|pic from http://www.purelypenzance.co.uk/thetown/festivals.html|
The split of council tax is 84% to Cornwall Council, 11% to Devon and Cornwall police and 5% to the town or parish council. The bulk of the money goes to Cornwall Council, the police are next up then in our case Penzance town council. So the average council tax is around £1500 pa, £1260 goes to Cornwall £75 of this goes to Penzance and £165 to pay for the police. So where does Penzance's share of this money go? Well here's a picture of the form sent out with every council tax bill at the start of the financial year:
The net cost therefore of Golowan is £26,120 for this financial year down from £32,550 last year. To put that in real terms, about 5% of the precept of Penzance town council is spent on the festival. So of the £1500 pa average that people pay in council tax, as above, £75 goes to Penzance town council and £3.75 of that goes to Golowan, 31p per month about 7 or 8p a week. As this report states the festival brings in £4.5 million to the economy. Some have doubted that figure, but from talking to shopowners and traders and from hearing stories. I know that many businesses have better days and even weeks for Mazey day and Golowan than they do for the rest of the year. Certainly there are businesses that don't capitalise on it. But from a business point of view, if the town council can invest a relatively small amount of money for a large number of visitors benefiting a large amount of businesses, then it's worth it. Unfortunately there will always be winners and losers.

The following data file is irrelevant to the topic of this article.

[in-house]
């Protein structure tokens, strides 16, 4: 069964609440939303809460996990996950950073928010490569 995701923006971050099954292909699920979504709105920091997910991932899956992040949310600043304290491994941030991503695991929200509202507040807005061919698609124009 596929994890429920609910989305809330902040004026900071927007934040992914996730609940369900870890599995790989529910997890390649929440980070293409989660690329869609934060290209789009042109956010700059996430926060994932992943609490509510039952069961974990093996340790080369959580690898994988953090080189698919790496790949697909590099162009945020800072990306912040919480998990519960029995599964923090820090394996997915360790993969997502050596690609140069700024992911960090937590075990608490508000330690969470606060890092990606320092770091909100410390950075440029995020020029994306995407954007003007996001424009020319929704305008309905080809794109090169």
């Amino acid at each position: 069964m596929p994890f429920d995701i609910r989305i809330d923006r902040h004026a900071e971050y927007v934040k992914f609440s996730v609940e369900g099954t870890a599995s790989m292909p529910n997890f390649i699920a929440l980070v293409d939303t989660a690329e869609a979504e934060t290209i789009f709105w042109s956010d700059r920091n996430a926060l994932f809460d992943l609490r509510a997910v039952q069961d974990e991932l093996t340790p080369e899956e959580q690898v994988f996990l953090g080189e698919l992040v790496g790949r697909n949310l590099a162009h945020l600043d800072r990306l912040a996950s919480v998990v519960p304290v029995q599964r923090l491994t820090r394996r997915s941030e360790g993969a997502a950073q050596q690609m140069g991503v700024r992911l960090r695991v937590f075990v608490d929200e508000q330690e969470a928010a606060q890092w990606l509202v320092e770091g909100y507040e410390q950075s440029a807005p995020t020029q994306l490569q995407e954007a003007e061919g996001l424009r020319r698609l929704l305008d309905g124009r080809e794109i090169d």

Many have suggested to me on twitter and in the comments on this post here, that Golowan should be 100% self financing. Unfortunately nobody has suggested how this would work. There are staff that work year round organising the week long events over dozens of venues and hundreds of acts and performers. Road closures cost £600 for each one, not to mention of course the numerous risk assessments, public liability insurance, marketing and promotion. Let's not forget most of the work is done by volunteers, who selflessly give their time.
So, what other funding options?
Unfortunately the naysayers don't seem to have a credible, let alone costed plan, for how we might pay for the festival. From my perspective and the previous Town Council who set the budget, the money given to Golowan is a sound investment. It's not a statutory duty of the town council to support community events (although we do support a great number) neither is it a statutory duty to attract people into Penzance to spend money although it is something we do do, supporting events for example, the farmer's market, the christmas market etc.
It has been suggested that businesses pay for the festival, although this isn't a bad idea. When Cornwall Council stopped funding Golowan there wasn't a great deal of take up. I can't imagine that many businesses would be forthcoming. Unfortunately our town centre is struggling there are empty shops and many businesses are hard pressed to keep going. I believe it would be unfair and unrealistic to add to their burden further. Interestingly many of the detractors run businesses and not a single one offered to help fund the festival which is telling of the situation.
We could of course set up toll booths charging people to come into town on Mazey Day, I don't think this would be particularly productive. At the moment scores of volunteers man the road closures for nothing, surely they would want paying if they were responsible for taking money. Overlooking for a moment how logistically you could possibly collect money from the estimated 30,000 that come to Penzance for Mazey day.
To conclude the expenditure is budgeted for, it is not taken from existing services. It costs the taxpayer less money per year than down the back of the average sofa. It brings exceptional value to the community, it draws visitors to the town, it is a boost for the town center. There's a comments section below, if you can find an alternative way of funding Golowan please do. If you can think of a way for the town council to spend this money that will bring thousands of people and millions of pounds into the local economy, I'm all ears. Until then I will be happy next year to propose that the funding is kept in place in the knowledge it is a small investment for a huge event.